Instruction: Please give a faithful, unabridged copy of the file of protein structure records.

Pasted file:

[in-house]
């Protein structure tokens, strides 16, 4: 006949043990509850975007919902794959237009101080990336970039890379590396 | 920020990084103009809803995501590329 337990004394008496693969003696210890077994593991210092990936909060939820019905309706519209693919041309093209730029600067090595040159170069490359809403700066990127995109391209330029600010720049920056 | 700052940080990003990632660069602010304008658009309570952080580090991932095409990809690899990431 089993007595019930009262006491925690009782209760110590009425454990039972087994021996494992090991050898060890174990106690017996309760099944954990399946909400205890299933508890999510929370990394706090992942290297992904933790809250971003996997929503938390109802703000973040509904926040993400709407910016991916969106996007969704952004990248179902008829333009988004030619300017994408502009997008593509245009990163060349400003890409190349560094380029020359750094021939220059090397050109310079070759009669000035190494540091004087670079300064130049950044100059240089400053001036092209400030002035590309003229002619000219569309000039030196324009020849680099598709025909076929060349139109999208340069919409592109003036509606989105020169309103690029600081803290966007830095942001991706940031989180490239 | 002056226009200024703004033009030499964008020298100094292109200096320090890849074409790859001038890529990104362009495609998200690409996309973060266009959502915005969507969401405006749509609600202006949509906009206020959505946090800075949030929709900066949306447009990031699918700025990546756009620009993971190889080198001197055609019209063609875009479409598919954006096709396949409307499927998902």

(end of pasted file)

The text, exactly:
[in-house]
């Protein structure tokens, strides 16, 4: 006949043990509850975007919902794959237009101080990336970039890379590396 | 920020990084103009809803995501590329 337990004394008496693969003696210890077994593991210092990936909060939820019905309706519209693919041309093209730029600067090595040159170069490359809403700066990127995109391209330029600010720049920056 | 700052940080990003990632660069602010304008658009309570952080580090991932095409990809690899990431 089993007595019930009262006491925690009782209760110590009425454990039972087994021996494992090991050898060890174990106690017996309760099944954990399946909400205890299933508890999510929370990394706090992942290297992904933790809250971003996997929503938390109802703000973040509904926040993400709407910016991916969106996007969704952004990248179902008829333009988004030619300017994408502009997008593509245009990163060349400003890409190349560094380029020359750094021939220059090397050109310079070759009669000035190494540091004087670079300064130049950044100059240089400053001036092209400030002035590309003229002619000219569309000039030196324009020849680099598709025909076929060349139109999208340069919409592109003036509606989105020169309103690029600081803290966007830095942001991706940031989180490239 | 002056226009200024703004033009030499964008020298100094292109200096320090890849074409790859001038890529990104362009495609998200690409996309973060266009959502915005969507969401405006749509609600202006949509906009206020959505946090800075949030929709900066949306447009990031699918700025990546756009620009993971190889080198001197055609019209063609875009479409598919954006096709396949409307499927998902």